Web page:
Imperas Software, Ltd. formed part of the growing ecosystem of support for RISC-V, together with six other members, at the RISC-V Foundation booth at embedded world in Nuremberg, February- March 2018. Imperas featured a demo of the RISC-V virtual platform, showcasing both FreeRTOS and Linux booting.
The RISC-V foundation sponsored a daily prize drawing for two of the latest RISC-V hardware development boards. For attendees who didn't win, or anyone not able to attend the show, there is good news: Imperas has developed and released open source models of all the common instruction set extensions of the RISC-V ISA including RV32E, RV32IMAFD, RV32GC, RV64IMAFD, RV64GC through the Open Virtual Platforms (OVP) website. These RISC-V models, together with other OVP models, APIs and the OVPsim virtual platform simulator, enable the building and customization of instruction accurate models and platforms for custom SoC subsystems, full SoCs, or larger systems for software development.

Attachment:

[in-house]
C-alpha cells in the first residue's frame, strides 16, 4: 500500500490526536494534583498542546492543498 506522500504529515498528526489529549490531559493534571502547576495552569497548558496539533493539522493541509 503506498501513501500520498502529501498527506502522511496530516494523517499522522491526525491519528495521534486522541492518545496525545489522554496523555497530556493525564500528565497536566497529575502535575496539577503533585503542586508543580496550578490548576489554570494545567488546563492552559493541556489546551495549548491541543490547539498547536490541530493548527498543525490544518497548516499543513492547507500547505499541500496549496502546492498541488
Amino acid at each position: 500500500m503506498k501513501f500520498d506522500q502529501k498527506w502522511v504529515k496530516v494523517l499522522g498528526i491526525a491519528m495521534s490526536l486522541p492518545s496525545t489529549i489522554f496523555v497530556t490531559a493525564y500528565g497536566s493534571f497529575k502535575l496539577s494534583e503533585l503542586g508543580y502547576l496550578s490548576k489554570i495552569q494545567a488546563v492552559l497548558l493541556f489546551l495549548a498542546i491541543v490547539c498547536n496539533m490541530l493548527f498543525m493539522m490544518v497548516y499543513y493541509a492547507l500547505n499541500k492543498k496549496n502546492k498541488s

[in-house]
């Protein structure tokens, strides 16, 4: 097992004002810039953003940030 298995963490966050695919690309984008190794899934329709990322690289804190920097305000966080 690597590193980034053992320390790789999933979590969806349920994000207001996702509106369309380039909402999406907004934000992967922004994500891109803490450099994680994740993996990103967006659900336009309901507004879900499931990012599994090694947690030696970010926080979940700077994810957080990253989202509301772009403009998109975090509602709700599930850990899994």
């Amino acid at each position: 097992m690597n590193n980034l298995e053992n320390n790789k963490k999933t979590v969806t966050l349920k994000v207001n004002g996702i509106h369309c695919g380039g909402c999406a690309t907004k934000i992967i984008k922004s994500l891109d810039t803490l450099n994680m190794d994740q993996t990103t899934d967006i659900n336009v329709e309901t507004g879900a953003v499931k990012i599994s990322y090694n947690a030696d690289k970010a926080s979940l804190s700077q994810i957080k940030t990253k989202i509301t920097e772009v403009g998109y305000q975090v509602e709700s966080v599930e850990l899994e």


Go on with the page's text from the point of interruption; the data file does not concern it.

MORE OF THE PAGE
The Imperas team presented two technical papers at the conference:
The first, Virtual Platform Environment for the Bring Up and Test of a Secure Many-Core AUTOSAR RTOS (Real Time Operating System), by Atsushi Shinbo and Shuzo Tanaka of eSOL TRINITY Co., Ltd., Masaki Gondo, eSOL Co., Ltd., Duncan Graham and Larry Lapides, Imperas Software Ltd., discusses a virtual platform environment for the bring up and test of a secure many-core RTOS for automotive use. It presents the RTOS challenge on automotive system and covers virtual platforms for software development, the building of virtual platforms, information on eMCOS RTOS and AUTOSAR, and discusses how to debug and test an RTOS.
The second, Using an Instruction-accurate Simulator with Timing Estimation to Provide High-performance Cycle-approximate Simulation Results for RISC-V Processors, by Lee Moore, Duncan Graham and Simon Davidmann from Imperas Software Ltd., and Felipe Rosa from Universidad Federal Rio Grande Sul Brazil presents an approach to cycle-approximate simulation of RISC-V processors using instruction-accurate simulators. It explains why timing estimation is important for the design of embedded systems and the current techniques used. Instruction-accurate simulation is introduced and then the paper explains the approach of adding timing estimation to provide fast cycle approximate simulation. Results are presented for Andes, SiFive, and Microsemi RISC-V cores.